Driving a train with minor irritations

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Paul Jones 88

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When driving a train and you have to use both hands on the controls, what do you do if you have an itch on your back or lower leg?
 
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Intermodal

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Firstly, you don't have to have both hands on the controls most of the time. Often you don't need any hands.

Secondly, the same as you'd do when you have an itch anywhere - scratch it.

There are some silly questions asked on this forum but this one is really up there I have to say!
 

Saj8

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Well, I imagine it's not such a silly question to someone who has no idea of the mechanics of driving a train. I would think that a lot of people from outside the industry would imagine that a driver has to constantly use both hands when driving a train.

The train is controlled by a power and brake control handle. On older trains, these are separate handles, and on newer trains, they are combined into one handle. (Push it forward to apply the brake, pull it back to apply power, middle position is coasting.) The controls are not sprung, so once they are in the desired setting, you don't have to keep hold of them. So for the vast majority of the time, a driver is hands free, and only needs to use the hands to adjust the power/brake, operate the doors, radio, PA etc. The only thing the driver has to maintain constant control with is the DSD pedal, operated with the feet. That involves keeping the pedal pressed down all the time until the vigilance device beeps, at which point the driver releases the pedal and then presses it down again to cancel the beeps. If that's not done, the train's emergency brake applies.
 

Gloster

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Not so silly a question. All of us have areas we don’t know much about and we can only find out by asking.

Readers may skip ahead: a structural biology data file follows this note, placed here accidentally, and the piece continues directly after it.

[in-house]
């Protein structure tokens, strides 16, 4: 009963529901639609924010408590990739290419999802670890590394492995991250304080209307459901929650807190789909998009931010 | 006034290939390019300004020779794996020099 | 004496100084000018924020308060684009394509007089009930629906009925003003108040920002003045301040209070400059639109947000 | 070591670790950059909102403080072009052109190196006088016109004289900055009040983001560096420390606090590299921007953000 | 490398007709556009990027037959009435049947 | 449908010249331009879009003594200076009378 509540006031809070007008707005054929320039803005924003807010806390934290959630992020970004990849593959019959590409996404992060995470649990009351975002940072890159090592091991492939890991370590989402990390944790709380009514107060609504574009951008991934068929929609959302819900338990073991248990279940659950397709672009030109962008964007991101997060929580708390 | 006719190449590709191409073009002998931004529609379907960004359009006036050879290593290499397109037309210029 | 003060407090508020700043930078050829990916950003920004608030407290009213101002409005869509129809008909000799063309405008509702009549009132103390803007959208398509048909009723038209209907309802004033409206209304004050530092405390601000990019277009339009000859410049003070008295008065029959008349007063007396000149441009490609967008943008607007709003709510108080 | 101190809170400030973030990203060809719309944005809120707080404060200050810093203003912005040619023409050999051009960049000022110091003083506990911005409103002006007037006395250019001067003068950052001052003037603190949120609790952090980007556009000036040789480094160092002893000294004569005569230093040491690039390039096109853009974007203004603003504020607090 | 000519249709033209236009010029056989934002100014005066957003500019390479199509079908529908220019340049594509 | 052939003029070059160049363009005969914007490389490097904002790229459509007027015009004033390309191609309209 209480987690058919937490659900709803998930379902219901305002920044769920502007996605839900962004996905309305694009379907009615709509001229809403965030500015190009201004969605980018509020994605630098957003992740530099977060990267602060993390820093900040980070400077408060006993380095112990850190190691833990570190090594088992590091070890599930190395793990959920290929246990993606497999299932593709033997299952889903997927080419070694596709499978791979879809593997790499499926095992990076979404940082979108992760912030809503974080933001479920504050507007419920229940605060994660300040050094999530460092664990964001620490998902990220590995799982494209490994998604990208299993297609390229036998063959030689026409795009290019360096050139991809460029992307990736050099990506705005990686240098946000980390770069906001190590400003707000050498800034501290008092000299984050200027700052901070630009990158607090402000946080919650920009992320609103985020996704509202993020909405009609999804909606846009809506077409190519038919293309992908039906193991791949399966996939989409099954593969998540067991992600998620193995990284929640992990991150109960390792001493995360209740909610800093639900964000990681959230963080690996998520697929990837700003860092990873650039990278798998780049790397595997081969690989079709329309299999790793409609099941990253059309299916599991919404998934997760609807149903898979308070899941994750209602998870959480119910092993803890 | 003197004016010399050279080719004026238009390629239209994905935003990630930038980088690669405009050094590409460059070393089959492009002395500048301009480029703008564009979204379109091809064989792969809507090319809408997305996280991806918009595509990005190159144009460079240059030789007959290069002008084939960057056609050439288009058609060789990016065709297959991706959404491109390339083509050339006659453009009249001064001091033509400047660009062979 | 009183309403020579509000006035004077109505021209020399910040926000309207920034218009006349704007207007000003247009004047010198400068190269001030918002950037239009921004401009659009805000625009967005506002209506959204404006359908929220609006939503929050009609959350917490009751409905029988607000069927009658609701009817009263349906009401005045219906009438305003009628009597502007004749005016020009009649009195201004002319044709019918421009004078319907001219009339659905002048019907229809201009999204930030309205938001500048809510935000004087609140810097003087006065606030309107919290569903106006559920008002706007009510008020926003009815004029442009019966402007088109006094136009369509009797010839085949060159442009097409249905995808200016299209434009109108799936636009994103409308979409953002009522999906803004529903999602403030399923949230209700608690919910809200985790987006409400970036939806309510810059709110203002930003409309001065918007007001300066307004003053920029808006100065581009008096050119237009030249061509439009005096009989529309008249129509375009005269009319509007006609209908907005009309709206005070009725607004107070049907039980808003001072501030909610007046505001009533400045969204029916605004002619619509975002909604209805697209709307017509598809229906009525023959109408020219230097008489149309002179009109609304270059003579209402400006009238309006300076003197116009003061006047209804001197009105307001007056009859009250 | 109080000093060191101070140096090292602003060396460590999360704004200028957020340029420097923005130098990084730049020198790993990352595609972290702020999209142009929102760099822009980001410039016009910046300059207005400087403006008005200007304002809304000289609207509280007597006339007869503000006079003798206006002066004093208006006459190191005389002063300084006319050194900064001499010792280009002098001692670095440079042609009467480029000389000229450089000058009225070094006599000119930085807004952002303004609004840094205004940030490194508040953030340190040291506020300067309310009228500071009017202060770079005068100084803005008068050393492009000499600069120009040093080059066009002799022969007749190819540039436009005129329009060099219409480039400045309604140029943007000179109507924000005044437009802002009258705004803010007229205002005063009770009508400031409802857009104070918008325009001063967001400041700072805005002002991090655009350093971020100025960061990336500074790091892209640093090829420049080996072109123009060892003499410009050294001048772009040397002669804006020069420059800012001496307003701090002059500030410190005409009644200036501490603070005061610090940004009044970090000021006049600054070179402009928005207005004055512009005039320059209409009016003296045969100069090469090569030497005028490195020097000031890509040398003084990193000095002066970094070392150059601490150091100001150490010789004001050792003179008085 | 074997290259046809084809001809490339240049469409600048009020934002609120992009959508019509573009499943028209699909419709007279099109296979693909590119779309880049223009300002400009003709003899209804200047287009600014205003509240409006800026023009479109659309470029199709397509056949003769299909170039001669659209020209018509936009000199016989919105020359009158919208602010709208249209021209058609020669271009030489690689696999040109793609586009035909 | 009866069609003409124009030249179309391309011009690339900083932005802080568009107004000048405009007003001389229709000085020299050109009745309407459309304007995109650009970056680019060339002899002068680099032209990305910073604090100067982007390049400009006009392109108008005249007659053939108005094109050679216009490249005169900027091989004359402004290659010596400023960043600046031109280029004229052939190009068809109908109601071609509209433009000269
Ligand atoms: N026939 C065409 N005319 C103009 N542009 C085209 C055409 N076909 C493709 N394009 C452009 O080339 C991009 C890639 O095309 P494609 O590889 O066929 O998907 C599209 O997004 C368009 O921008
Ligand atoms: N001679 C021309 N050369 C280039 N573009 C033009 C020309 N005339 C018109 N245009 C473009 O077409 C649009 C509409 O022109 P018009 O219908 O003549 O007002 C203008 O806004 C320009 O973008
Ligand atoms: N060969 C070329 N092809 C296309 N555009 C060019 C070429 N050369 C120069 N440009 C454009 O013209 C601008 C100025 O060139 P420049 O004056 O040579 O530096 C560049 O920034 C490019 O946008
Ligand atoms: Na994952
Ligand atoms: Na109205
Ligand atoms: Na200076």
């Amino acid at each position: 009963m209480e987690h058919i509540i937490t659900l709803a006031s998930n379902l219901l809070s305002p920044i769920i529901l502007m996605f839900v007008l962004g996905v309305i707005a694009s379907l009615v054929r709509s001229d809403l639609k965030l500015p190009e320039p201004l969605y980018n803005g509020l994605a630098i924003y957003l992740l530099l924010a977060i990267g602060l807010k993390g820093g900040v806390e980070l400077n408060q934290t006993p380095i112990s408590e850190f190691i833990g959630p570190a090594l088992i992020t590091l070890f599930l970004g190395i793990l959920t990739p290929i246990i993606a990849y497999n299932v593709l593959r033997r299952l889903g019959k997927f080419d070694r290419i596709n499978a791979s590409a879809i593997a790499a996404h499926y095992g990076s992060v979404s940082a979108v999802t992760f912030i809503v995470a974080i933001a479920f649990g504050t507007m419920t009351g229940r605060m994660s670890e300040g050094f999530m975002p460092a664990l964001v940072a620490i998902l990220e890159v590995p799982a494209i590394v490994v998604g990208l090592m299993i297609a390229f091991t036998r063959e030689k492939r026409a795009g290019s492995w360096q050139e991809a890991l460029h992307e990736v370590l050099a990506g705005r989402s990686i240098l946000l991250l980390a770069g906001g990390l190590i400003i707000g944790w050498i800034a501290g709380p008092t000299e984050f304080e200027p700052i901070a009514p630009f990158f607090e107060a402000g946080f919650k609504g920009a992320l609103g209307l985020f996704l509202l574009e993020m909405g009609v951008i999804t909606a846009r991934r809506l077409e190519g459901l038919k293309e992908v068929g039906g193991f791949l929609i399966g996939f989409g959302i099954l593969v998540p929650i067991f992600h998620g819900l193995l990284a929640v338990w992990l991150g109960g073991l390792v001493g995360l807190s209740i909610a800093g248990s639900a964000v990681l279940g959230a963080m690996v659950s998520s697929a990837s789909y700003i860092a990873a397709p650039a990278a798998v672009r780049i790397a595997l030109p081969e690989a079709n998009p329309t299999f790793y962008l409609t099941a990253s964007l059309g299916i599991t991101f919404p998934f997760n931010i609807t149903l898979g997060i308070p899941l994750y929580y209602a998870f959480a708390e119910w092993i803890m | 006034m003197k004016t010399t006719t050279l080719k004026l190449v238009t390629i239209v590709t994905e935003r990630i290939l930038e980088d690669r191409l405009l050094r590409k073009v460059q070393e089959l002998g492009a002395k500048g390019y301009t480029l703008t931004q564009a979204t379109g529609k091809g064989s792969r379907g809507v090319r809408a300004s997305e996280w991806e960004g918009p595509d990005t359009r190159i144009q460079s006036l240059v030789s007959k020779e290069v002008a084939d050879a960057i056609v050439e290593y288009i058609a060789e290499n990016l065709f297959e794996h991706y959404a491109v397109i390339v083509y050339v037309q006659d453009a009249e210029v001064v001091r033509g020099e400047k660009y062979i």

Bletchleyite

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Not so silly a question. All of us have areas we don’t know much about and we can only find out by asking.

I suppose there's also that the idea of the "dead man's handle" is fairly ingrained into the layman's understanding, but not that these days it's actually the DSD pedal.
 

40129

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AIUI that's only on National Rail. ISTR LT still have the dead mans handle incorporated in the traction brake controller which is the opposite way around to National Rail. i.e. push forwards to apply power and pull back to brake. And if you accidentally let go, it springs back and applies the emergemcy brake. To disengage the dead mans handle when stationary, you turn the handle through 90 degrees. IIRC this dates from the D78 stock onward Unless I'm mistaken. Tyne & Wear Metro and possibly other more recent light rail systems have a similar arrangement
 

philthetube

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AIUI that's only on National Rail. ISTR LT still have the dead mans handle incorporated in the traction brake controller which is the opposite way around to National Rail. i.e. push forwards to apply power and pull back to brake. And if you accidentally let go, it springs back and applies the emergemcy brake. To disengage the dead mans handle when stationary, you turn the handle through 90 degrees. IIRC this dates from the D78 stock onward Unless I'm mistaken. Tyne & Wear Metro and possibly other more recent light rail systems have a similar arrangement
Going back further, it has always been a dead mans handle and not a pedal, certainly back to 38 stock, and others may be able to provide more info.
 

TheSeeker

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i.e. push forwards to apply power and pull back to brake.